Marriage counseling for couples that have experienced disconnection, infidelity, conflict, or separation is one of the most important services I have the privilege of providing. Often time’s couples come to me not knowing exactly what went wrong in their relationship. Not only that, they struggle to figure out how to make things better. I am honored to walk with them as they discover the three key strategies for healing a hurting marriage
Marriage Counseling – Creating a Secure Base
The first task of marriage counseling is creating a space in which both partners feel safe, heard, and respected no matter the circumstance. It is crucial that this sense of safety be created between the counselor and the couple, as well as between the couple themselves. John Bowlby says, “From the cradle to the grave, we all need a secure base”. Early in life primary caregivers function as this secure base. Parents create an environment in which children are safe to explore the world, while knowing that they can return to the protection and nurture of their parents when needed. The marriage relationship serves a similar function for couples. Ideally it serves as a context in which both partners exercise dependence on one another for the nurture and love we all need. This context, however, also allows autonomy for both partners to express themselves through work, play, and individual preferences. My first goal, then, in marriage counseling is to make the counseling relationship a safe place in which the marriage relationship can develop into a secure base for the couple.
Marriage Counseling – Expanding Emotional Experience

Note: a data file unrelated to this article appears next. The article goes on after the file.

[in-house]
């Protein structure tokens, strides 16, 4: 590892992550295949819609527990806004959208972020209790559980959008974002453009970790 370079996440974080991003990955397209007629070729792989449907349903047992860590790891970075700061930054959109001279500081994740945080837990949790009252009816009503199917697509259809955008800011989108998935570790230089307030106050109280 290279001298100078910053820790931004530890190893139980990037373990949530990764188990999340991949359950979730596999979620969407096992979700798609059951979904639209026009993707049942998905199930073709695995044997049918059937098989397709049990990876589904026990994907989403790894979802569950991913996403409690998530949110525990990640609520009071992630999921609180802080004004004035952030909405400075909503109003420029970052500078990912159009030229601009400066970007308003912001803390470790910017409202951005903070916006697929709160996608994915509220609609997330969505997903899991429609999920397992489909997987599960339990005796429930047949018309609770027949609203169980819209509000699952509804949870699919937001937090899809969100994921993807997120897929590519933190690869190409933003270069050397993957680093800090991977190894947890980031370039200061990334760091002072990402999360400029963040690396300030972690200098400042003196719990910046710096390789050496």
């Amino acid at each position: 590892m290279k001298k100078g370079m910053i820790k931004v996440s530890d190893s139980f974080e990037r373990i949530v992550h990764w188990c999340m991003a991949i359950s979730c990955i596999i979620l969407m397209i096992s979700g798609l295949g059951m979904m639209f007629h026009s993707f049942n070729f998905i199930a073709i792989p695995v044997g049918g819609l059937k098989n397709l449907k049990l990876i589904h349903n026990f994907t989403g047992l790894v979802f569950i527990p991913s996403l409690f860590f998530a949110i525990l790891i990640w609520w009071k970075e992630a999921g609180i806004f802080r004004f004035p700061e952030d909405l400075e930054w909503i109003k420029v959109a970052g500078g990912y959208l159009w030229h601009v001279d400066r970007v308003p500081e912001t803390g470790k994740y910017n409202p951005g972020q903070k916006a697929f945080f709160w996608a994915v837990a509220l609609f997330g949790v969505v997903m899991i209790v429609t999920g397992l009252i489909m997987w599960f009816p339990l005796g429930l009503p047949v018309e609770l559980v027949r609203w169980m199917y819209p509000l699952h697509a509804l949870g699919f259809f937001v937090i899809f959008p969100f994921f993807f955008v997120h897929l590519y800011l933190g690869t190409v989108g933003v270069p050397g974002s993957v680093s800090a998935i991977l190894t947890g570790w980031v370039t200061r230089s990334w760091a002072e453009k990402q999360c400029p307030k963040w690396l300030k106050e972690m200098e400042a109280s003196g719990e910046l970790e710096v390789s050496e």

Susan Johnson describes emotion as “the music in the dance of adult intimacy”. Emotion is the beat that drives the interactions between couples. Many couples are stuck in a painful dance that creates greater and greater distance, rather than deeper intimacy and safety. They are not aware of the role that emotional experience plays in this dance and therefore have a hard time changing the steps. My second goal in marriage counseling is to enhance and expand both partners emotional experience in the relationship. This process entails a deliberate exploration, validation, and acceptance of the internal experience of both partners. A deeper experience and expression of the emotional music of the relationship will allow the partners to experience one another in new and more connected ways. These new experiences create a new “melody” for the relationship, which allows for healing to begin.
Marriage Counseling – Choreographing a New Dance
If emotion is “the music in the dance of adult intimacy” then interactions are the dance steps. Susan Johnson describes the distressed couples dance as “rigidly organized interactions”. She argues that it is the rigid nature of interactions, driven by emotions, triggered from unmet attachment needs that lead to distress in a marriage. My third goal in marriage counseling is to choreograph a new interactional dance. This new dance takes into account the new “melody” created by enhancing and expanding the emotional experience of the couple. The new dance allows a wife to experience her “uncaring” husband as hurt and scared. It enables a husband to experience his “critical” wife as overwhelmed and lonely. The new melody and new dance steps are slowly practiced and rehearsed in a way that enhances safety and respects individual experience.
The couple begins to draw closer to one another in trust and love. They begin to experience that returning home can be an experience of returning to a “secure base”
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Begin the Journey to deeper connection by calling me at 217-231-1413
Johnson, S. M. (2004). The Practice of Emotionally Focused Couple Therapy (2nd ed.). NY, New York: Routledge.